Jumpstarting Clean Energy… Is it Possible?

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There is a lot of speculation on how clean energy and alternative energy programs are going to get off the ground under the new administration and under the current economic environment.  Today’s Environmental Capital blog at the WSJ includes an article by Keith Johnson on how the Obama administration could promote the development and adoption of new clean-energy technologies. Johnson reviews tax credits (including refundable credits), feed-in tariffs, and renewable portfolio standards. He finds all fall short in one way or another.

Johnson overlooks a couple of other obvious incentives: a carbon taxand a cap-and-trade system. Either of these is more likely to have amore significant impact on US clean energy programs than any of theincentives he discusses. However, both would be more difficult toenact, and both would have a far more direct impact on consumers(voters) than any of the programs Johnson does discuss.

Obama comes from a farm and coal state. He has supported thedevelopment of corn-based ethanol and clean coal technology. TomVilsack, the incoming agriculture secretary, hails anothercorn-producing state, and he, too, is on record supporting increasedproduction of corn-based ethanol. Whatever benefit that accrues to thecountry from ethanol, one certain benefit is higher prices forproducers. In many ways, support for ethanol is equal to support foranother farm subsidy program.

Tax credits, both refundable and not, show exactly the effects thatJohnson outlines. Feed-in tariffs, which force power companies to buyelectricity at higher than market rates, have worked well in Germany,where the federal government owns the grid. In the US, where the gridis mostly privately owned and operated by a number of independentsystems operators (ISOs), implementing a feed-in tariff complicates analready complicated and shaky system.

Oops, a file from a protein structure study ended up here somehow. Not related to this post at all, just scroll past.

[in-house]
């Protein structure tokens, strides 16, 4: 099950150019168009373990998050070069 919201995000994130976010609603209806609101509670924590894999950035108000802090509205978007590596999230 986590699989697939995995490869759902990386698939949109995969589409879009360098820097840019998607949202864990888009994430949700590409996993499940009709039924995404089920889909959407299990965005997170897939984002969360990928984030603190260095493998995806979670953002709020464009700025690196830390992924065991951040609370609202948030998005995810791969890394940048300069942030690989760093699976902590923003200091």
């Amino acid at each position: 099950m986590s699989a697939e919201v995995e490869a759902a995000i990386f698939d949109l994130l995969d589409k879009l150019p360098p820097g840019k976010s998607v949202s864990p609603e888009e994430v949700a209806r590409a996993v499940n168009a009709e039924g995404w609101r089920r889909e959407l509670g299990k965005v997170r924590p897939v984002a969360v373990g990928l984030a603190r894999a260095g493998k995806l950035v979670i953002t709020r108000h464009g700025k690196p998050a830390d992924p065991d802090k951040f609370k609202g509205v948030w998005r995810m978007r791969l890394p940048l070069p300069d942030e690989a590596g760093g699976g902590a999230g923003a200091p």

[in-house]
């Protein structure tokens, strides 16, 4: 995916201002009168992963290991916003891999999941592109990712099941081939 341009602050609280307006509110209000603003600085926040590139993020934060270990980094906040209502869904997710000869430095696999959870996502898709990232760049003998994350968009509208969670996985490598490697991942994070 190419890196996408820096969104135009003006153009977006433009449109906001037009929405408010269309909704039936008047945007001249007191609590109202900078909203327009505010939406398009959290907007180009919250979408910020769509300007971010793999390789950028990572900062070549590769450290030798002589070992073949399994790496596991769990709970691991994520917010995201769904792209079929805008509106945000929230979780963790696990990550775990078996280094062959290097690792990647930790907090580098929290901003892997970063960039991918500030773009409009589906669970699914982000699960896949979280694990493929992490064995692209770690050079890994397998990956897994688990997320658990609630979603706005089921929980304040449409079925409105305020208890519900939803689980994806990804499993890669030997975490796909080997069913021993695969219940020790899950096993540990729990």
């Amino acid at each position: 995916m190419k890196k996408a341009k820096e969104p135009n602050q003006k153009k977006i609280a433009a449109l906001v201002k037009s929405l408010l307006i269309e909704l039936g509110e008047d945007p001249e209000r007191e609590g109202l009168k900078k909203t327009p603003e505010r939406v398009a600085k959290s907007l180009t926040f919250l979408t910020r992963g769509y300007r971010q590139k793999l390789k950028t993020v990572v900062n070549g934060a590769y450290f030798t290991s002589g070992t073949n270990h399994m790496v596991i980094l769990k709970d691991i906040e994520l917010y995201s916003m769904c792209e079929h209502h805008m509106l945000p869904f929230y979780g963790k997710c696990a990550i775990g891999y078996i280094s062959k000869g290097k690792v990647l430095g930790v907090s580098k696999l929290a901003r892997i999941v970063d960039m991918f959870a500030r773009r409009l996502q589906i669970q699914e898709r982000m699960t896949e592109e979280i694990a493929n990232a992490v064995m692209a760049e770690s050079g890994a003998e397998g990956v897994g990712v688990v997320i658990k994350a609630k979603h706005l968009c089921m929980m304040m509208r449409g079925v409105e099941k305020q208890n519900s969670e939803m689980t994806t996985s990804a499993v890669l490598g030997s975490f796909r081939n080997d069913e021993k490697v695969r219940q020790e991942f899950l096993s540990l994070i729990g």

Renewable energy standards get a lot of support, but, as Johnson says,a national standard faces tough opposition from states lacking wind andsolar resources.

And carbon taxes? In the first place, a new tax is hardly the way forthe new administration to win friends. Low pump prices function as atax cut for consumers, and adding a substantial tax to gasoline to payfor carbon emissions is probably a non-starter as long as the economyis in the doldrums.

A cap-and-trade system is essentially a market-based tax. Again, theObama administration may be reluctant to push hard for the higherenergy prices that a cap-and-trade system will bring with it.

Johnson has hit a salient point in the discussion of clean energy. Thebusiness-as-usual solution is tax credits, and there is sure to be alot of pressure to continue and expand these. The other end of thespectrum is a significant carbon tax. It is equally certain thatsupport for this solution will be nearly invisible.

A well-designed cap-and-trade system for carbon would be the bestoutcome given the choices available. But don’t look for that until thenew administration believes that it has stopped the bleeding in theoverall economy. Until then, subsidies and tax credits will carry theday.

Paul Ausick
January 21, 2009